Redingote Redux

Redingotes…just when you thought we’ve exhausted this topic, we managed to find another interesting redingote dress design that we just had to share. 🙂 Today’s find is from the December 1890 issue of Demorest’s Family Magazine and was offered for sale as a sewing pattern as the “Francillon”:

Here’s the accompanying description:

An essentially stylish garment, tight-fitting, with a plain redingote back combined with the style of front shown. The illustration represents it made in broché serge of a rich garnet tint, with revers, standing collar, and sleeve-facings of black velvet, a vest of garnet silk brocaded with gold filigree gold clasps at the throat and waist, and a narrow border of black Persian lamb on the collar, revers, and sleeves. The hat is of pearl-gray felt, trimmed with gray, ostrich-tips and faced with garnet velvet.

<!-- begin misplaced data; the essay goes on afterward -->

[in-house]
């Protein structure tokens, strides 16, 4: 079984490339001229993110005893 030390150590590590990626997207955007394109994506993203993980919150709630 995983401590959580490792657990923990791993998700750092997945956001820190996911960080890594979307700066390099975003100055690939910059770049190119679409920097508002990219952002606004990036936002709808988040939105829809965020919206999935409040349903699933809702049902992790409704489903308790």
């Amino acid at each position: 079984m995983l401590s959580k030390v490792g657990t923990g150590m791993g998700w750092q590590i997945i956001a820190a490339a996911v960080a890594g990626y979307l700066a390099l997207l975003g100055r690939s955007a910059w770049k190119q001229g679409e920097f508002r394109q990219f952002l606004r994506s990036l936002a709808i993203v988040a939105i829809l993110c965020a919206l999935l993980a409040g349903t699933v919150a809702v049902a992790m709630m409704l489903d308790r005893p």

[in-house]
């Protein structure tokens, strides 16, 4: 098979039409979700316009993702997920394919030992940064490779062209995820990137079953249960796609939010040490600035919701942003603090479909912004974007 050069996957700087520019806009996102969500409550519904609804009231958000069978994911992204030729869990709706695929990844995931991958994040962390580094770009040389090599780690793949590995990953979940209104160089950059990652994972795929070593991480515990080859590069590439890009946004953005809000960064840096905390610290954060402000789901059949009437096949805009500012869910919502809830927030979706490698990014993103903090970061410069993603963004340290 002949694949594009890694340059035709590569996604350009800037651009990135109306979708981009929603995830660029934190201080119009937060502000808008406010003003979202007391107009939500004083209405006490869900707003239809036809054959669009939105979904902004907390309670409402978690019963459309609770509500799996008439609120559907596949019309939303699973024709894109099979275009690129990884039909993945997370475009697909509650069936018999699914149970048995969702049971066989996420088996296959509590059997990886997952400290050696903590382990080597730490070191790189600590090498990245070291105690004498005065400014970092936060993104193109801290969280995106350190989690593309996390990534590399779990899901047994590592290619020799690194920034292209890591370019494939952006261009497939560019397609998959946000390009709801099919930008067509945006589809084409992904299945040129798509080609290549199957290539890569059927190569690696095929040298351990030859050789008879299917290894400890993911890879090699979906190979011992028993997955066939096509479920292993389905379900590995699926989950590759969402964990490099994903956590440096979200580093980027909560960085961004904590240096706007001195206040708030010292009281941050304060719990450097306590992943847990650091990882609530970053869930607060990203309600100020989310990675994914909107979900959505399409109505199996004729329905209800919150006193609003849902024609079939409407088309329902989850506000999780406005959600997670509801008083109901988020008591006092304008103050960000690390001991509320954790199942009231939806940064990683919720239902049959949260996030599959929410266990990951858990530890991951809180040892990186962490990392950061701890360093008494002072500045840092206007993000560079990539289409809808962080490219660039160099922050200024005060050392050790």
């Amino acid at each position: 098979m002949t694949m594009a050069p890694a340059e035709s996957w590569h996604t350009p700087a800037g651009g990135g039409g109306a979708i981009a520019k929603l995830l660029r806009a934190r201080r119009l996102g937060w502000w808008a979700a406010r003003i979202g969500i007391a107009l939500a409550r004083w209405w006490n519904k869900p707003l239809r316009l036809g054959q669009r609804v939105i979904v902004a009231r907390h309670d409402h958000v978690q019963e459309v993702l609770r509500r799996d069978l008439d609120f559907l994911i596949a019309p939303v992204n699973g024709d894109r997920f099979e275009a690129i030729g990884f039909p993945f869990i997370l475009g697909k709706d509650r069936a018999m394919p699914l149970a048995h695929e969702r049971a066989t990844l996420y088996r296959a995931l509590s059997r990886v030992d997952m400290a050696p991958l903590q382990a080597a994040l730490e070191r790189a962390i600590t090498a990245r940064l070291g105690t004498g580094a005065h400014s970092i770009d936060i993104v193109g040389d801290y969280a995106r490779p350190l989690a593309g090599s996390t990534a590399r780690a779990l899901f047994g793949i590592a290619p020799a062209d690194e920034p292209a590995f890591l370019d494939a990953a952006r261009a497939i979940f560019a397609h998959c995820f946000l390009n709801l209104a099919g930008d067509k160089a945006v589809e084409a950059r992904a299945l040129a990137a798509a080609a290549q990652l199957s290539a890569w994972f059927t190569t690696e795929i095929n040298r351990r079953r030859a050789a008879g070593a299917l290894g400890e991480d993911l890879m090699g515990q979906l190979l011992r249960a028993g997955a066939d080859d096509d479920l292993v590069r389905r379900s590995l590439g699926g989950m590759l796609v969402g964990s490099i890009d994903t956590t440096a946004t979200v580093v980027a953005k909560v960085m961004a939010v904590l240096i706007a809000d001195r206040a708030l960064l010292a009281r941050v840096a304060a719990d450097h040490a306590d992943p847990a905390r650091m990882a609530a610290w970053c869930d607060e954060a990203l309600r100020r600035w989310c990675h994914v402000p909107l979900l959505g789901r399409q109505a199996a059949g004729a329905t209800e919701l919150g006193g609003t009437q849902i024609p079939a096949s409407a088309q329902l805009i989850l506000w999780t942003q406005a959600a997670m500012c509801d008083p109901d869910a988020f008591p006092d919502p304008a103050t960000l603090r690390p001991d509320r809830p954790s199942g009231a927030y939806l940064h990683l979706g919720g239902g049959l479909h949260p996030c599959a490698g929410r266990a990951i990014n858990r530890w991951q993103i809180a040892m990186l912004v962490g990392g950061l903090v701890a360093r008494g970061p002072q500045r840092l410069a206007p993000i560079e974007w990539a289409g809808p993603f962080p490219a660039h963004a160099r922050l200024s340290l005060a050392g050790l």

The design is equally suitable for inexpensive materials, and being a thoroughly protective garment is adapted for the most practical uses, it being easy to make it more simple by the omission of the revers and the full vest.

In the “Francillon,” one can see the Directoire style influence in the wide lapels/revers  which should come as no surprise as both styles existed together back in the late 1700s. The fabric choice, broché serge, is an interesting one that it’s a wool twill fabric fabric (serge) with an ornamental pattern that’s has the appearance of being finely stitched or embroidered (i.e. a brocade); in actuality, the pattern has been woven (broché and brocade are often used interchangeably). Below is a modern day version:

Metallic Gold/Peach/Beige Soft Wool Brocade

For recreating historical garments, redingotes such as the above are ideally suited in that a variety of fabrics and trims can be used and these can be as utilitarian or fancy as the maker desires. For us, the redingote is an especially interesting garment because there’s normally not much use for them in Southern California- the weather usually doesn’t get very cold so there’s little incentive to make these. Of course, one could utilize lighter fabrics such as tropical weight wool or linen but in the end, this style is probably going to be observed more than actually recreated, at least for us. 🙂

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